China accuses West of double standard over Hong Kong protests after disorder in streets of Barcelona and London
Foreign ministry says politicians and media that support violence will see their stance backfire. Supporters of Catalan independence have copied tactics from Hong Kong protests and clashed with police after the jailing of separatist leaders
China has accused Western politicians and media of applying a double standard in their actions and attitudes towards recent protests in Hong Kong and European cities, warning that any countries that condone violence will eventually see it backfire.
Citing recent protests in London and Barcelona, Chinese foreign ministry spokeswoman Hua Chunying said the “different treatment” those events received compared with the Hong Kong demonstrations underscored how the West uses “democracy and human rights as excuses to interfere in Hong Kong”.
Beijing would not interfere in other countries’ internal affairs as some of China’s critics have tried to do, she said.
“We have noticed the affairs taking place in Catalonia and London. These are the internal issues of related countries. We hope the issues will be properly handled under their laws and systems,” Hua said.
“There is only one standard and one attitude to treat violence and illegal activities. Double standards and indulgence will only, in the end, lead to self-harm,” the spokeswoman said.
China has repeatedly accused some politicians and media in European countries and the US of interfering in Hong Kong’s affairs and turning a blind eye to violence and illegal behaviour by anti-government protesters in their own backyards.
Wang Zhen, a former Chinese ambassador to Uruguay and Venezuela, said in a commentary in Beijing News on Sunday that the recent demonstrations and violent protests in Barcelona in support of a Catalonian independence showed that the anti-government unrest, which started in Hong Kong in June, has spread to the Western world.
Last Friday the Spanish authorities shut down a popular protest website which called for the creation of a “second Hong Kong” in Catalonia.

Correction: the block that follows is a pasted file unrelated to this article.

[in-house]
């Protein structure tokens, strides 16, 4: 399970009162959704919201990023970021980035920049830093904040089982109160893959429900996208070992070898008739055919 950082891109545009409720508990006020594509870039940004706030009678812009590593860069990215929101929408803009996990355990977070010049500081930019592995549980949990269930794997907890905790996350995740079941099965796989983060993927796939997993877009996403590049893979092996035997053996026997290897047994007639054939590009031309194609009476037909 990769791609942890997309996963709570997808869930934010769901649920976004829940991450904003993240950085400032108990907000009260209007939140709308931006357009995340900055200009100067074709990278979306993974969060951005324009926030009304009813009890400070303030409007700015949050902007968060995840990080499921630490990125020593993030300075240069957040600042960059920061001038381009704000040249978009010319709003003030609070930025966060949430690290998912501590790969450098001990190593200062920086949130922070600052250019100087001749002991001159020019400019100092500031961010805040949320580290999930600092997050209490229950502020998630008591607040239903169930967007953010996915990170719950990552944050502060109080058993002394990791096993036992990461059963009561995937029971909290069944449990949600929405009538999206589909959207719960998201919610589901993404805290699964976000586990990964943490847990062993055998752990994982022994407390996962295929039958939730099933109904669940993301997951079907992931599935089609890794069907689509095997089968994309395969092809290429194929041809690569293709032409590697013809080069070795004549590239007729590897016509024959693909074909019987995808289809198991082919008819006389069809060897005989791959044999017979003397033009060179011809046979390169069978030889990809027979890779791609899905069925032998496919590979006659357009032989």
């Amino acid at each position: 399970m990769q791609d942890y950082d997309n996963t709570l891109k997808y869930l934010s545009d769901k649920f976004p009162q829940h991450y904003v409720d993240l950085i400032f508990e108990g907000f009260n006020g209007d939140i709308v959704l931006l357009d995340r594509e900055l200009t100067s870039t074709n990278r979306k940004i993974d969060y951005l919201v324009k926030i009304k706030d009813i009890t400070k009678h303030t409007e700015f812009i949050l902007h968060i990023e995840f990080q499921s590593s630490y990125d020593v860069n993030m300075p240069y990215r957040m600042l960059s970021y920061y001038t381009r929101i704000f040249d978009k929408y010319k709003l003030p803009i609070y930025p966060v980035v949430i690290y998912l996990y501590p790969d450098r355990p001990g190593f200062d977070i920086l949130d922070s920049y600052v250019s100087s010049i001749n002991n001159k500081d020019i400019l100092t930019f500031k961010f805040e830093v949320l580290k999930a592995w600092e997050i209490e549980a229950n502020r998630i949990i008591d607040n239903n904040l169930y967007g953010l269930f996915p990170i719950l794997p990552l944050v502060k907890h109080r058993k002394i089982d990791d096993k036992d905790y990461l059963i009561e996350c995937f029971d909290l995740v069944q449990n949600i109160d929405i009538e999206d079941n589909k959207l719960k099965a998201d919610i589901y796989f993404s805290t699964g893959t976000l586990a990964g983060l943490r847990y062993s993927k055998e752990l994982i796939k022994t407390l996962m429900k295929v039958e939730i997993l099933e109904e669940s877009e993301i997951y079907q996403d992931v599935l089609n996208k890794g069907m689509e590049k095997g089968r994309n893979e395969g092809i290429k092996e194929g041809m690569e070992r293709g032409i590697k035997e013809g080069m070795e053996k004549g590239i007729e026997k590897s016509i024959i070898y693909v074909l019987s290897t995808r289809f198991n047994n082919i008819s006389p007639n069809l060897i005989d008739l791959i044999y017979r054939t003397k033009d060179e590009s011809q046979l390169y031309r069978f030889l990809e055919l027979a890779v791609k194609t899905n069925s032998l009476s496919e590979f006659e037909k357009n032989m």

Tensions peaked last week following the sentencing of nine pro-independence politicians and local police estimated that over half a million protesters took to the streets of Barcelona.
The Catalans have been inspired by the Hong Kong protesters, shutting down Barcelona’s airport and wearing masks – and the demonstrations have also been marked by clashes with police in the streets.
Hua did not elaborate on her reference to London, but over the past two weeks environmental protests have caused extensive disruption in the British capital while an anti-Brexit demonstration at the weekend attracted more than 100,000 marchers.
“The recent situation and Western politicians’ performances have made it clearer that the beautiful sight as touted by some Western politician is just like a mirage in the desert, or a song of the siren. If they cannot tell right from wrong, or are unable to keep calm and rational, they will … eventually pay a high price,” Hua said.
In June, US House Speaker Nancy Pelosi described the mass anti-government protests as a “beautiful sight to behold”.
She has since backed the Hong Kong Democracy and Human Rights Act, which has angered Beijing by opening the door to diplomatic action and economic sanctions against the city’s authorities.